Playing games with tradition following the death of a POW and US Senator is not right. If Senator McCain is not worthy of this tradition, I don’t know who is. This isn’t winning, this is losing.— Assemblyman Jake Ashby (@JakeCAshby) August 27, 2018
Immediately after Republican Arizona Senator John McCain died over the weekend, there was an outpouring of tributes, from both political parties, from New York politicians. A few days later, there is criticism of how President Donald Trump reacted to the death. Trump and McCain did not get along, and The White House on Aug. 27 first lowered flags in honor of McCain, then raised them back, and then lowered them again. Republican Jake Ashby, who holds the 107th Assembly District seat representing Rensselaer County and parts of Columbia County, wrote on Twitter Aug. 27 that, "Playing games with tradition following the death of a POW and U.S. Senator is not right. If Senator McCain is not worthy of this tradition, I don’t know who is. This isn’t winning, this is losing." Rep. John Faso, the Congressperson from Kinderhook, also took to Twitter. "The White House should issue a Presidential Proclamation to lower flags nationally for the next week to honor the life and service of John McCain. An American Hero deserves no less," Faso wrote.
The White House should issue a Presidential Proclamation to lower flags nationally for the next week to honor the life and service of John McCain. An American Hero deserves no less.— John Faso (@RepJohnFaso) August 27, 2018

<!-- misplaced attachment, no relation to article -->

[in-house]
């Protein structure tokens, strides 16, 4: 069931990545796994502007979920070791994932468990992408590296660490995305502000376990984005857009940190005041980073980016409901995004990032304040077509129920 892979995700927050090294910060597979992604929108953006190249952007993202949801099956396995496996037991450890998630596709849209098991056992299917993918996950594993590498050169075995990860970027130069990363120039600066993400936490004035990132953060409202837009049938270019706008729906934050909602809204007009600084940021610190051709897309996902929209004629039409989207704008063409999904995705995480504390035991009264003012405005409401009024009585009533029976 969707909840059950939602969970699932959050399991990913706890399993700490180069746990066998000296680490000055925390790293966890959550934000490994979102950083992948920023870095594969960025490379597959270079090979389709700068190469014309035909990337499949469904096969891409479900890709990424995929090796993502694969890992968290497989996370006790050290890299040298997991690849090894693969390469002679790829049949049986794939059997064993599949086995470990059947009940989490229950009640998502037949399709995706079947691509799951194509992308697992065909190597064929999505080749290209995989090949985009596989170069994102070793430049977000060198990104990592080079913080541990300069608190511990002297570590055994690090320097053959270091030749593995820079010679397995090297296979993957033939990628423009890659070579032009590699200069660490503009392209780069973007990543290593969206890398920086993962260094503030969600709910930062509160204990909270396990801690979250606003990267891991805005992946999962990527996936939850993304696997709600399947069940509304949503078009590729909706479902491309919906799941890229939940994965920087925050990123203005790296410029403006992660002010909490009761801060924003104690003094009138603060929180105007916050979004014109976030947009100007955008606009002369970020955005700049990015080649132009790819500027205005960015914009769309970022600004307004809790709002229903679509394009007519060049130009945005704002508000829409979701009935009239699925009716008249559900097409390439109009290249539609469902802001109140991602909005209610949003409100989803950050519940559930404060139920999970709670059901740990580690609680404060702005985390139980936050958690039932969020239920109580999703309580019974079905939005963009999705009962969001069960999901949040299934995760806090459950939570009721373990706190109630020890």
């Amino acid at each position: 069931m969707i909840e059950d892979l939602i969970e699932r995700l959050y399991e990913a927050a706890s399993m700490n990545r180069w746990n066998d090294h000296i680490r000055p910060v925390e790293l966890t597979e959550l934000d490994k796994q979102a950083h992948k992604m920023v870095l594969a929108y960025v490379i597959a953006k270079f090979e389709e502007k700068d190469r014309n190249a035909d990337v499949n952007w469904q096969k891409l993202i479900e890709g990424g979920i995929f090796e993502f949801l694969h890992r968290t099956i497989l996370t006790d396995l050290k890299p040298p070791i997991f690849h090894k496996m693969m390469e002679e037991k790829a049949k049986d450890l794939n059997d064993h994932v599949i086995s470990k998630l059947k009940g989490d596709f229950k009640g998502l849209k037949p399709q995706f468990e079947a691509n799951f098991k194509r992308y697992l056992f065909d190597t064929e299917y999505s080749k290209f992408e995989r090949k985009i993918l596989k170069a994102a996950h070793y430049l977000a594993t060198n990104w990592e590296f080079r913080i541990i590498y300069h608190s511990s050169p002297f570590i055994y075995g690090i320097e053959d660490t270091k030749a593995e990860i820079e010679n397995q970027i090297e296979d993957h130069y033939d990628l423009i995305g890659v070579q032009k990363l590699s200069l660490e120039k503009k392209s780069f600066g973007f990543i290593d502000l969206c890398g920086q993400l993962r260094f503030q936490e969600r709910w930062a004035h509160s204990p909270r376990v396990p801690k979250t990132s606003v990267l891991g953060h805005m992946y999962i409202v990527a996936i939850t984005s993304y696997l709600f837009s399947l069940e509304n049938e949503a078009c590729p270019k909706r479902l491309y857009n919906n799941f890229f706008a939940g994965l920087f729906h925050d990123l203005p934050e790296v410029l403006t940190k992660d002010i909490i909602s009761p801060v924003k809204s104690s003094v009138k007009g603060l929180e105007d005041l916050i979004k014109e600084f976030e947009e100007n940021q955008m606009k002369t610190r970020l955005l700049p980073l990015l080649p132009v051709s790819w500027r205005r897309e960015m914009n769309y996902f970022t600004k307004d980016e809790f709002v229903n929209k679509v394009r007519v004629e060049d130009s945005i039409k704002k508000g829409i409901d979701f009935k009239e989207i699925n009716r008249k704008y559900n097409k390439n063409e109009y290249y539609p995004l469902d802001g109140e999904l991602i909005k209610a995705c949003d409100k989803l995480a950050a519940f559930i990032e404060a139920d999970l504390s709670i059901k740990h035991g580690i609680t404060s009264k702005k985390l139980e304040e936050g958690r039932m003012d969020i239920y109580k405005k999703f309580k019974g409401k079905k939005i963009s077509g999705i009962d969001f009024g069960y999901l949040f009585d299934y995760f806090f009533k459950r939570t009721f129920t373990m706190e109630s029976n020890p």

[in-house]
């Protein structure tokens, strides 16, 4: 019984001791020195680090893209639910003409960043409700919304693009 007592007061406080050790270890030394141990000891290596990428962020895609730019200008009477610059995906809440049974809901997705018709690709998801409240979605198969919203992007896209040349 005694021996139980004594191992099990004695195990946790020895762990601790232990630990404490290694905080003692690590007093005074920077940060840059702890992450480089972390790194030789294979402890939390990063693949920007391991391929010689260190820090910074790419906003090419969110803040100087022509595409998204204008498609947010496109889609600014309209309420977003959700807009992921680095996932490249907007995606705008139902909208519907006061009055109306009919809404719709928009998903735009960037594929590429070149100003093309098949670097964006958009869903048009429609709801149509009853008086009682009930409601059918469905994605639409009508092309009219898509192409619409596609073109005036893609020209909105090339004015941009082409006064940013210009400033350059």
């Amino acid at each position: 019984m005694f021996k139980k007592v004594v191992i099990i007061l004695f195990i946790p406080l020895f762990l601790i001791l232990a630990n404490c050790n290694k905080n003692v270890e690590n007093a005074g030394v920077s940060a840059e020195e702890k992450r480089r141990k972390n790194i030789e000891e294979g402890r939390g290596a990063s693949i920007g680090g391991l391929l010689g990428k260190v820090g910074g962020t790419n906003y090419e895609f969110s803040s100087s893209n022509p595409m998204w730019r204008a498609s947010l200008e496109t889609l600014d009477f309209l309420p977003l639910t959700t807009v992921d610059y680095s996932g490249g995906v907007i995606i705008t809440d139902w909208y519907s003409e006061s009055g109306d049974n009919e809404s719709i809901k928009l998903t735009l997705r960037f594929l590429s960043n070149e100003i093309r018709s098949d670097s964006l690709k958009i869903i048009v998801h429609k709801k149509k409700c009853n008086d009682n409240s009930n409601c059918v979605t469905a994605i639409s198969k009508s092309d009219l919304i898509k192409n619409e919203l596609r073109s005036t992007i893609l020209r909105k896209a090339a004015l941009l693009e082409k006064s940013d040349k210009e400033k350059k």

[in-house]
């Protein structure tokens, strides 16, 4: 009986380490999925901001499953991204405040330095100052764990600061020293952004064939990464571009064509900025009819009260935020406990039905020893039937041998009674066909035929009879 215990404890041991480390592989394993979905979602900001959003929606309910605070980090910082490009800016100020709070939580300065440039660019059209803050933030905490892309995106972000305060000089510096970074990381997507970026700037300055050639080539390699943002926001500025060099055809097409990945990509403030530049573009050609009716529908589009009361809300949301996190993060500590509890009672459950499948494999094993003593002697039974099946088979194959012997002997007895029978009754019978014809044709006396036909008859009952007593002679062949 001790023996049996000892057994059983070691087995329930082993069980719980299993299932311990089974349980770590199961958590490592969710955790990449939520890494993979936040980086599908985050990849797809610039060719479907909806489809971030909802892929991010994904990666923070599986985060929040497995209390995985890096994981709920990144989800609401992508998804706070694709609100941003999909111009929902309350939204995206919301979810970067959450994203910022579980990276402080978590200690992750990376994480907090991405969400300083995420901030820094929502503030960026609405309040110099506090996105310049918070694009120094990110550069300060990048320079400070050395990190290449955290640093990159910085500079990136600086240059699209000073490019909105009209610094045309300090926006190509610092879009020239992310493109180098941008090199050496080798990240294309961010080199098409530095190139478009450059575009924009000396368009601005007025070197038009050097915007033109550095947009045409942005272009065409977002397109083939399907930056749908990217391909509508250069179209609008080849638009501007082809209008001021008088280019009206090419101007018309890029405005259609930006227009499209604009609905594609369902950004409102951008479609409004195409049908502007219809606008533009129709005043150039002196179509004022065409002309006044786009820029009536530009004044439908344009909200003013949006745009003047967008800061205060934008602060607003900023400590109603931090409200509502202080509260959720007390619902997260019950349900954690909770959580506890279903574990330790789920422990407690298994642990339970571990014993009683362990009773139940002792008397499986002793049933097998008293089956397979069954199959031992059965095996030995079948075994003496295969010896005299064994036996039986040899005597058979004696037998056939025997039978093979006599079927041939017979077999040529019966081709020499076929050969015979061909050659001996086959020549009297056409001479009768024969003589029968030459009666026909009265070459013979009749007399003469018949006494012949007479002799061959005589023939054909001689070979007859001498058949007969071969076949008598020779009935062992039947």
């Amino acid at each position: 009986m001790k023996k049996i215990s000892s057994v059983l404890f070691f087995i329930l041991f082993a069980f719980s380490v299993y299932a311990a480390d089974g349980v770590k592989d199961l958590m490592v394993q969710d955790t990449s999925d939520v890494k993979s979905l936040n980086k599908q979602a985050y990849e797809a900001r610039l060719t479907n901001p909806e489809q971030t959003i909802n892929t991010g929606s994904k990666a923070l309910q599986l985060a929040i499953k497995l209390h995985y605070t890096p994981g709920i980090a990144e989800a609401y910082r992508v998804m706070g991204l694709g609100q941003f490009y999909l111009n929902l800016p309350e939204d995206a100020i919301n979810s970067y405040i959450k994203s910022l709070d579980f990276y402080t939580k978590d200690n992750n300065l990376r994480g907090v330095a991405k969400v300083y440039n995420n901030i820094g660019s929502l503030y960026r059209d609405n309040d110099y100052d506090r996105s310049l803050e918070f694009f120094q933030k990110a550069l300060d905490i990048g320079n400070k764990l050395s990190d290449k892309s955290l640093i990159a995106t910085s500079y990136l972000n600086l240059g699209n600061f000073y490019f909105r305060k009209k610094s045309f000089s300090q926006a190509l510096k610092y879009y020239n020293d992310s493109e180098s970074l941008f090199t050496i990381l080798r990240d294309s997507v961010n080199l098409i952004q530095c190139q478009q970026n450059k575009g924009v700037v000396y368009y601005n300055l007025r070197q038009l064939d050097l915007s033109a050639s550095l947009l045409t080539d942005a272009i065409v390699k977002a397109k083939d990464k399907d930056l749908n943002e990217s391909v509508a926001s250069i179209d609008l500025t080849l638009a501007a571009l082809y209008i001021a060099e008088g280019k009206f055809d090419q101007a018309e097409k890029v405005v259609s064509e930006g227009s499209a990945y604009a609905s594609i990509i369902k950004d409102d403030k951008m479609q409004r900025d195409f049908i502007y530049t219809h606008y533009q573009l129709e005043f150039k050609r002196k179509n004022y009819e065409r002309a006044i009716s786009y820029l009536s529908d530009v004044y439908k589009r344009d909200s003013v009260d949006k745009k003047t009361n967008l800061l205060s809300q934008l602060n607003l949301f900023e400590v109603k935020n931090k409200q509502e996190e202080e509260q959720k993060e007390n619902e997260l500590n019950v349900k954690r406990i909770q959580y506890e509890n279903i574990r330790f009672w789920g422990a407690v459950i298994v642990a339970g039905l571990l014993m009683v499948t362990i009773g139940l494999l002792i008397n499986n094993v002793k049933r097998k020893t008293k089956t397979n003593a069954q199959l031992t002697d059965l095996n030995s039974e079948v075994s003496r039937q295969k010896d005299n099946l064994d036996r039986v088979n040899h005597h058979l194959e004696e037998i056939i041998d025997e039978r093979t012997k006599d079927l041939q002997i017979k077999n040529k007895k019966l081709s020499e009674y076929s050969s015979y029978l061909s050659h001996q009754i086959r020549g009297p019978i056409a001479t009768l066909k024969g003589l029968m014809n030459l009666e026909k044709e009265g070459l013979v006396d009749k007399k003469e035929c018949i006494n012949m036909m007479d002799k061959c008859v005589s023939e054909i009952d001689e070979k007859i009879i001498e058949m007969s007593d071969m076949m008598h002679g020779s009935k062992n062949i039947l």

• The Daily Freeman and the Associated Press are reporting the U.S. International Trade Commission August 29, blocked tariffs imposed by the Trump administration on imported newsprint. The commission found that American producers were not harmed by imports from Canadian paper mills. The newspaper industry had complained that the rising cost of newsprint made it harder to operate. The commission heard testimony in July that the tariffs were actually harming the paper industry they were supposed to protect. The higher prices had caused publishers to reduce the number of pages in their papers, and also led newspapers to cut staffing and the number of local events they covered. U.S. Senator Charles Schumer, Democrat of New York, celebrated the decision in a tweet: “ITC made exactly the right decision to completely eliminate them. I will remain vigilant to make sure that they never return.” U.S. Rep. John Faso, Republican of Kinderhook, also hailed the decision. “People across upstate New York depend on local newspapers to know what is going on in their communities,” he said. “These tariffs threatened to cause irreversible damage to local newspapers, which already operate under thin margins...This is a good day for the people of upstate New York and the hardworking employees of local newspapers.” The Commerce Department imposed the tariffs in response to a complaint from a paper producer in Washington state. The company can appeal the commission's ruling. Read the full story in the Daily Freeman.